Are you someone who appreciates when a meal is as pleasing to the eye as it is to the appetite? Then check out our list why we think presentation matters!
— Justin M. Wilson
We at Dining Out love food. Some (most) might say a little too much, and many of our waistlines might agree. But like I’ve always said, cholesterol and trans fats were invented by Hallmark to sell cards. Simply put, we don’t worry about a couple lunches before dinner.
Unencumbered by belts, we’ve developed both an appreciation for the amazing roster of menu items at the establishments we frequent, as well as an admiration for how they’re so artfully showcased. From appetizer to dessert, we thought we’d share a few things we’ve learned about the importance of good presentation and what it adds to a dining experience.
An ice breaker:
Being out on the town with a new companion can be a bit awkward. Not all of us have the McConaughey-esque ability to turn any conversation into a verbal massage. But food is a natural conversation starter, so if you’re able to work through the small talk about your phone plans until dinner, a visually unique feast can kick-start the conversation. After all, the simplest comment about a meal can springboard into talk of favourite foods, grandma’s secret recipe and your sister’s decision to become a vegan.
Appreciation for the arts:
More specifically, abstract art. Having dined in a few eateries that utilize some very intricate presentations, I can honestly say I’ve had some of the most visually stunning AND great tasting dishes in recent memory. Personally, my favourite form of abstract presentation goes vertical with the main towering over veggies or other items, accompanied by a vibrant garnish, sauce or spice. Speaking from experience, these are the meals that bring about concern that there’s not enough food to fill up on due to the area of the plate left visible. A fair worry, but most of the time, when I’ve finally given up, I feel like I’m in the throes of my second trimester.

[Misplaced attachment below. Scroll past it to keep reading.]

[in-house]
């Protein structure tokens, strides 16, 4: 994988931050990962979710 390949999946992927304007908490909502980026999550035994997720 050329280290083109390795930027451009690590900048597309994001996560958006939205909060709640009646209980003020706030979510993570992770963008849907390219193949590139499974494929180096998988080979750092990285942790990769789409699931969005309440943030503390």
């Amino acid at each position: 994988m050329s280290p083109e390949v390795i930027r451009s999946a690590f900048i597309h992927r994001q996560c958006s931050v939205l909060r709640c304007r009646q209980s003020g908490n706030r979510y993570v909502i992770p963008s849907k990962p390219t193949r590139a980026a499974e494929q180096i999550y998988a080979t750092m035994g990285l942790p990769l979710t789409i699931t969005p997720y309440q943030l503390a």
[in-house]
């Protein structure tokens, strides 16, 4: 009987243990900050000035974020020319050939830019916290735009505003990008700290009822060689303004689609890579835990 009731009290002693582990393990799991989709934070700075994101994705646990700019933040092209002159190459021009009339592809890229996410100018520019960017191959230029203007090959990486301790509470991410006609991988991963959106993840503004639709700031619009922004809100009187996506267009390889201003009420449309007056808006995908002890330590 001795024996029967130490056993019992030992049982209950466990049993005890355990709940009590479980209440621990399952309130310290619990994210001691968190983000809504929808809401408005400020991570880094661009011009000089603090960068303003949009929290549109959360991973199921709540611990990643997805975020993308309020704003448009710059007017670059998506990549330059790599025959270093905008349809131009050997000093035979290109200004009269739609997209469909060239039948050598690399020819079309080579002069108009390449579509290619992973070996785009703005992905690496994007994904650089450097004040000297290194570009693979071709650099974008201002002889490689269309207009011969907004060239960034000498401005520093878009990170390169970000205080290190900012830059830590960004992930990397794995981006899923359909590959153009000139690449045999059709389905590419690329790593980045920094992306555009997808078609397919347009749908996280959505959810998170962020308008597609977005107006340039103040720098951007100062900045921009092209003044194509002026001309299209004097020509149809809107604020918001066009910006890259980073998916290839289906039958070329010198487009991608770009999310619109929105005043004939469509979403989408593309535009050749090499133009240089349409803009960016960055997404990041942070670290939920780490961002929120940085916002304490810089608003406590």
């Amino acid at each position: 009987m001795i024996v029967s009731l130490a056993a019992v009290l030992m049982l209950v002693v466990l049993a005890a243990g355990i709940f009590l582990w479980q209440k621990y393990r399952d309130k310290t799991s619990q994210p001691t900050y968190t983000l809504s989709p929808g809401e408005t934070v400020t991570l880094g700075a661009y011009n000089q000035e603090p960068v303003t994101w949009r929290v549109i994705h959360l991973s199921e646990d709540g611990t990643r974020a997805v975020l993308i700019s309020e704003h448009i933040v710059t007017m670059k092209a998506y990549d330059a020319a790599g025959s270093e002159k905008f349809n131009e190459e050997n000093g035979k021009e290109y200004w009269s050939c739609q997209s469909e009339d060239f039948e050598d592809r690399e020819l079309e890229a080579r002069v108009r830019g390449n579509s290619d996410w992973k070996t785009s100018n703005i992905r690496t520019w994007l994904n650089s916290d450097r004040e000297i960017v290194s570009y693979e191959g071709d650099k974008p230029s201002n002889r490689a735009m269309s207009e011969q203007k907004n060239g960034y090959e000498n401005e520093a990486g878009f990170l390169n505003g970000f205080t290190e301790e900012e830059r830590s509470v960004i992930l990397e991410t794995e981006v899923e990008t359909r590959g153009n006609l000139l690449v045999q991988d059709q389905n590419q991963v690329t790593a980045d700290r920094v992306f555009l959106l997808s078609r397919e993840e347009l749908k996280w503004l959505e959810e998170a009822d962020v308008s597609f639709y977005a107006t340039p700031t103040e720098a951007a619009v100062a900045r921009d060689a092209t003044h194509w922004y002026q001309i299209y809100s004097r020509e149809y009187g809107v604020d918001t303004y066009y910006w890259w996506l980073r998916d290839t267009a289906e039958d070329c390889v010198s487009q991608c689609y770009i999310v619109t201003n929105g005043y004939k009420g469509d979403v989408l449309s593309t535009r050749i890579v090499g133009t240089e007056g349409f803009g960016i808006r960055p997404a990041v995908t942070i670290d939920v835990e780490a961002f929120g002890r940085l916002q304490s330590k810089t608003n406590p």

Go ahead. Play with your food:
Forget what your aunt who married into the family told you; some meals are meant to be played with. Whether the meal involves a Raclette (a granite stone on which you place an array of fine meats, cheeses, veggies, etc.) or the experience of drizzling hot caramel over a spherical chocolate ball melting atop an arrangement of colourful fruit and in-house made whipped cream, dishes that involve participation are almost always more fun. Not only do they foster connection to the dining experience, but even if something doesn’t go quite as planned, you still get to eat it.
A social media blitz:
In this age of handheld technology, the better a dish’s presentation, the more likely it is to be uploaded to social media. I’m sure we’ve all seen – or been – the person with their phone out in the restaurant looking for just the right angle to hammer home the pure majesty of a Hungarian flatbread with truffle oil and blackened buckwheat. For a restaurant that prides itself on its menu and the quality of each dish, this free digital advertising brings with it the opportunity to show off their creations to a broad audience, many of whom might go right ahead and book a table for themselves. So please, change your profile picture to a Caesar salad, tweet about that shrimp po’boy, swipe right for sushi or go #unfiltered for upside-down pineapple cake.
Visuals influence how we taste:
Now to get a little science-y. Back in 2001, a French PhD candidate named Frédéric Brochet conducted an experiment focusing on the way we taste. The sneaky devil added red dye to white wine and had a panel of more than 50 wine “experts” provide tasting notes. The result? Their comments were almost completely red wine focused. Brochet’s study is referenced a lot when people talk about the wine industry and the validity of wine tasting as a whole, but it’s also still used today for insight into the influence visuals have on taste and smell – two things that come in very handy when enjoying a meal. With this in mind, it’s easy to see how a dish’s presentation can influence taste. Various seasonal colours, the positioning of the main and the general layout of a place-setting can set the tone from the moment you first sit down to your last sip of (hopefully dye-free) pinot noir.
Have you ever had a meal so visually stunning it took you a few seconds to remember it was food? We’d love to hear about it! Or better yet, next time, share it with us! Visit us on Facebook at facebook.com/lifestyleyyc or Tweet at us @lifestyleyyc.